Each day almost 269 billion emails are sent around the world and when it comes to looking for a new job email is often the first point of contact between a job seeker and a hiring manager.
An email communicates who you are and what you want but it can also be a marketing tool to promote your qualifications, experience and to help you stand out in a crowded inbox. Therefore, your choice of subject line can make a real difference in getting noticed. So how do you motivate a reader to open your email and read more?
Here are some suggestions to write the perfect subject line to support your job search:
A hiring manager will generally only spend six seconds when they review a CV, therefore they are likely to spend even less time scanning a job seeker’s email. The subject line should communicate exactly who you are and what you are applying for without the hiring manager needing to open the email.
Don’t use a vague subject line like “CV for role” or “application for consideration” instead specify which role you are applying for.
Example subject line: Jessica Walter, Marketing Manager Application or Jessica Walter Marketing Manager Interview Follow Up
Generally an inbox only reveals about 60 characters of an email’s subject line, while on mobile it only shows half of that with 25 to 30 characters. With such a limited space, get right to the point and eliminate any unnecessary words.
Example subject line: Executive Assistant Application
66% of emails are now read from a mobile device and since you don’t know how much of the subject line hiring managers will read, it is important to put the most important information at the beginning of the subject line otherwise, important details may get cut off.
Example subject line: Human Resources Manager, FMCG experienced
Hiring managers typically have filters and folders set up to manage their emails which is why it is important to include keywords like “job application” or a reference number that will make the email easy to search at a later date.
You don’t want the hiring manager to spend time opening the email and trying to decode what it is
Example subject line: Job Application Jessica Walter Marketing Manager or Data Scientist, No. 123456 — John Smith Application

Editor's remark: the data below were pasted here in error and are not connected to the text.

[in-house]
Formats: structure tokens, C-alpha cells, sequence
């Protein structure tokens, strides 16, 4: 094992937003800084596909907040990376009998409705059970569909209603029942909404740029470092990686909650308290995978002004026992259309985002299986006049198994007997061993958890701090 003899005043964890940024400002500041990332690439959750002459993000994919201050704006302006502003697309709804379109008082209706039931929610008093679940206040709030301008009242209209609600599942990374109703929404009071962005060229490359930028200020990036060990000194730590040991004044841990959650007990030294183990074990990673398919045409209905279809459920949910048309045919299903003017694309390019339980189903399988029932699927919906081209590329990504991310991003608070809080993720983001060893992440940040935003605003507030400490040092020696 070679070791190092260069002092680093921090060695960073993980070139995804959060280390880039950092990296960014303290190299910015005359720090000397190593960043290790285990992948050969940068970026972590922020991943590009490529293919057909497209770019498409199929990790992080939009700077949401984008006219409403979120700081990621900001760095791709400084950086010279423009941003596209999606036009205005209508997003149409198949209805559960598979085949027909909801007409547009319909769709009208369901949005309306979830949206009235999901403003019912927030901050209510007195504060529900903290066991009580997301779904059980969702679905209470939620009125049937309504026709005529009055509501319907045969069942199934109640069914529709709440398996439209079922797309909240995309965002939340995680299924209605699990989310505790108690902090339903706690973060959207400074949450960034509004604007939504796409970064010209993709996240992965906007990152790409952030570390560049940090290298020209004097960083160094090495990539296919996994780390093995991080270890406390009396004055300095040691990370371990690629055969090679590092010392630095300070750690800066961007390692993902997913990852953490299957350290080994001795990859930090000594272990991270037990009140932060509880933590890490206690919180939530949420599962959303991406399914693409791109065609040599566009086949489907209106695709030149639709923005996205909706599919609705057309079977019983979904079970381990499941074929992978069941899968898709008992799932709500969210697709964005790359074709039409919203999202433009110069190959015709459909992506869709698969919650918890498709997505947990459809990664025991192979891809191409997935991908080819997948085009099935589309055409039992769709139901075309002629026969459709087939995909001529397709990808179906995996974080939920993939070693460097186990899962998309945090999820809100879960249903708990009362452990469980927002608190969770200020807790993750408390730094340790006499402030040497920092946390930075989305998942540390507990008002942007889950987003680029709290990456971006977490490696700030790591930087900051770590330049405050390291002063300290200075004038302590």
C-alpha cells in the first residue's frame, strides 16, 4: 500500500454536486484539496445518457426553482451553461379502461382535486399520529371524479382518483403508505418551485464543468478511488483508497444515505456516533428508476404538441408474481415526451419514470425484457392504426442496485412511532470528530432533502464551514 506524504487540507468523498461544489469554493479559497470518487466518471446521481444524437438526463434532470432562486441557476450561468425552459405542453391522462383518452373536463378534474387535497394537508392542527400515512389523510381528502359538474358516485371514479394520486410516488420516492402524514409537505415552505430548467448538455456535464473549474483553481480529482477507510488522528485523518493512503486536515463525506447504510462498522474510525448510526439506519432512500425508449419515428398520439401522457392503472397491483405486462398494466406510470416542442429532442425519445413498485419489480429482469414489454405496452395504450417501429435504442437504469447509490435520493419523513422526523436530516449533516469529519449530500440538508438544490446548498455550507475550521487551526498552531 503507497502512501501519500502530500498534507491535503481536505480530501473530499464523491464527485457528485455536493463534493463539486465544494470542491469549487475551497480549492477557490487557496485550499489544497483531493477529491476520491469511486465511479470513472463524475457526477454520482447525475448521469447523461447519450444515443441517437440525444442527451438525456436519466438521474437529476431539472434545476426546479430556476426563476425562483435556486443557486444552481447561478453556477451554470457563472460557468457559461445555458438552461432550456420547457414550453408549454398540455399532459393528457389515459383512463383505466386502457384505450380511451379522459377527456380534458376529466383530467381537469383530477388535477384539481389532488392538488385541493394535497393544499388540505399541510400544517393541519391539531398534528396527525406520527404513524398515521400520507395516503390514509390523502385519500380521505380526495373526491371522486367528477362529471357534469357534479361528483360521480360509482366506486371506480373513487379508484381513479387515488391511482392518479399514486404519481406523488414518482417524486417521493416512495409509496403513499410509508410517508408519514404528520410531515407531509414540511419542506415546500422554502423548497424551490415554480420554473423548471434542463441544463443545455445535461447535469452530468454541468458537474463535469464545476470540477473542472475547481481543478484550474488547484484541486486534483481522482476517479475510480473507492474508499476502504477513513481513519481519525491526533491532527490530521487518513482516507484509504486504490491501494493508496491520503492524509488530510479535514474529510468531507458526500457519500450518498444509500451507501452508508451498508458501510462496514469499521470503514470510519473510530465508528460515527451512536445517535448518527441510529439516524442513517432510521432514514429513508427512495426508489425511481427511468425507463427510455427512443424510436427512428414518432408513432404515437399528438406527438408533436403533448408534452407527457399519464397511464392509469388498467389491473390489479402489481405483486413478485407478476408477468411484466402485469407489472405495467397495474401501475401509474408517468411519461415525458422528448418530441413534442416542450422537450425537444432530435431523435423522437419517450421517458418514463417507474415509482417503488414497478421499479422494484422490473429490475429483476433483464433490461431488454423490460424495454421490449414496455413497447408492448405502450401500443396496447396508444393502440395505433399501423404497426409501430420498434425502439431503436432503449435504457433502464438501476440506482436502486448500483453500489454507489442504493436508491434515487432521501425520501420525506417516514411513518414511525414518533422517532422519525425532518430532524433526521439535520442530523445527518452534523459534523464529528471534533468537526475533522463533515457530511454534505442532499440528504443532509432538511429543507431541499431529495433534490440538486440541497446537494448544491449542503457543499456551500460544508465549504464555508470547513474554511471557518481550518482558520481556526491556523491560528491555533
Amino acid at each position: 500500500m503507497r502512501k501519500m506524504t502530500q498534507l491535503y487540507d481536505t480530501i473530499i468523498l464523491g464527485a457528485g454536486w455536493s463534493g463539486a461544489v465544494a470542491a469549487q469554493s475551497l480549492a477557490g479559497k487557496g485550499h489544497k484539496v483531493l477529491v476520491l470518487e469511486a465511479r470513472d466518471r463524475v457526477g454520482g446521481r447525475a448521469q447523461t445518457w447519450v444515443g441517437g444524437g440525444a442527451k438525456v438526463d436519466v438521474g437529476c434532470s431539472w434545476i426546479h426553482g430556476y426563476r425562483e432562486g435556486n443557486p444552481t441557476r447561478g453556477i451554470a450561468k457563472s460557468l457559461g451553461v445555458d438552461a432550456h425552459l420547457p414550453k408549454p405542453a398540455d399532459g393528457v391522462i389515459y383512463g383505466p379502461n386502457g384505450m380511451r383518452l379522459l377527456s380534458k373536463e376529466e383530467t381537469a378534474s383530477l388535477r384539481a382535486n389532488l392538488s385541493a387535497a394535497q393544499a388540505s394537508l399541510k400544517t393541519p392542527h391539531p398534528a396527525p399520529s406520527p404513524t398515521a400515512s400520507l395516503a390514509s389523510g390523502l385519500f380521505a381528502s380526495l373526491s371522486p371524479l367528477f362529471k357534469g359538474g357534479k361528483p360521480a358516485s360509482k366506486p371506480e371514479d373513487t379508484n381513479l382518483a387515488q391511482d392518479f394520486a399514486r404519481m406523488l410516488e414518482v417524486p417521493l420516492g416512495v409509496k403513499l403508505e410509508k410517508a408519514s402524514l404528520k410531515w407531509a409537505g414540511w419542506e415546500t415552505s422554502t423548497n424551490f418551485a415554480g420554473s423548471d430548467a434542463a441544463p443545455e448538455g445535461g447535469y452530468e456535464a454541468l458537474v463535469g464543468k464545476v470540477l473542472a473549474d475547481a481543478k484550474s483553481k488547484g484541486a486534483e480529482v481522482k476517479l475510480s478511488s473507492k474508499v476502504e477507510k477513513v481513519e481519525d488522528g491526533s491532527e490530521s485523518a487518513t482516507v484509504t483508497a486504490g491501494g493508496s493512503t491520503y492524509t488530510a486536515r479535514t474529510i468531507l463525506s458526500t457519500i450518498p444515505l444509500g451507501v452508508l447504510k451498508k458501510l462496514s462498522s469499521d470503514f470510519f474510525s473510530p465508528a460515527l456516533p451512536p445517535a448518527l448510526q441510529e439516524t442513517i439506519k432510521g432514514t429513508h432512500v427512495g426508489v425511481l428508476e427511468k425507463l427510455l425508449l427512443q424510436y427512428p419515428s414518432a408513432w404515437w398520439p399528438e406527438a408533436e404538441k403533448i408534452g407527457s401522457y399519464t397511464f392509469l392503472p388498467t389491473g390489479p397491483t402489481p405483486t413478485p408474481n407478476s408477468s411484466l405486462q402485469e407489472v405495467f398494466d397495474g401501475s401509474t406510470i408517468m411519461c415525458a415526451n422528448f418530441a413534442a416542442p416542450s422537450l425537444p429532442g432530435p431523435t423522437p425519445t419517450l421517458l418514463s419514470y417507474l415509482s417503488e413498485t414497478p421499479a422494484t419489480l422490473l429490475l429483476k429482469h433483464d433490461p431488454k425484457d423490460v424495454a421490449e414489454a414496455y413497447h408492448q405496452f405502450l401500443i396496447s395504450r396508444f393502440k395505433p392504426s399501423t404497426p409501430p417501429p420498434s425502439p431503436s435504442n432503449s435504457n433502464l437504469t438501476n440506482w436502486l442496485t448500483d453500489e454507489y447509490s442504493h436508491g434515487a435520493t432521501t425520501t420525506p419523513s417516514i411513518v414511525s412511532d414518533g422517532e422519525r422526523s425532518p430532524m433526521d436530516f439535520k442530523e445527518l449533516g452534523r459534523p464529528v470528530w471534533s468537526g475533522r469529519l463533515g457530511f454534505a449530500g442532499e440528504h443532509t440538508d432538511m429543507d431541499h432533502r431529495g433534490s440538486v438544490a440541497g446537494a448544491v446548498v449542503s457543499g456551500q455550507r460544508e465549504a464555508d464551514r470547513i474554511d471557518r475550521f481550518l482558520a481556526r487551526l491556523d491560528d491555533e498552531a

The subject line is your chance to differentiate yourself and catch the hiring managers attention so use this space to include any acronyms for titles you may have that are suitable to the role. For example, you might add MBA, CPA, or Ph.D. after your name, depending on the relevance to the position.
Example subject line: Accountant, CPA, Mark Jones
Using all caps may get someone’s attention, but in the wrong way. It’s the digital equivalent of shouting and you want to make it as easy as possible for the hiring manager to read. Consider using dashes or colons to separate points, avoid caps and special characters like exclamation points.
Example subject line: CV for Reception Roles - available immediately
Finally, if you have been referred by a friend, make sure to put this in the subject line to grab the attention of the hiring manager.
Example subject line: Referred by Mark Jones – Engineer Role
The perfect subject line can make a difference to your job application getting the right attention.
Moving to Australia? Here are some tips to help you settle into life.
`Returning to Australia? Here are some tips to help you settle into life down under Banking Robert Walters works closely with the Commonwealth Bank of Australia They have an online service to help people moving to Australia to quickly and easily open an Australian bank account. How to do it? You canRead More
Why you need to take an interview with HR seriously
Many candidates think of their prospective interviewer as falling squarely into the line manager category – full of tough questions about the job. But they may well also have to face an HR manager, who has a different perspective but needs to be taken just as seriously. Here’s why and how… ProfessioRead More
7 classic interview mistakes
We asked our experts for the classic errors to avoid when it comes to an interview – together with some tips for making sure they don’t happen to you… Not doing your research The biggest mistake all our experts mentioned is going into an interview unprepared. This might mean failing to research theRead More
Come join our global team of creative thinkers, problem solvers and game changers. We offer accelerated career progression, a dynamic culture and expert training.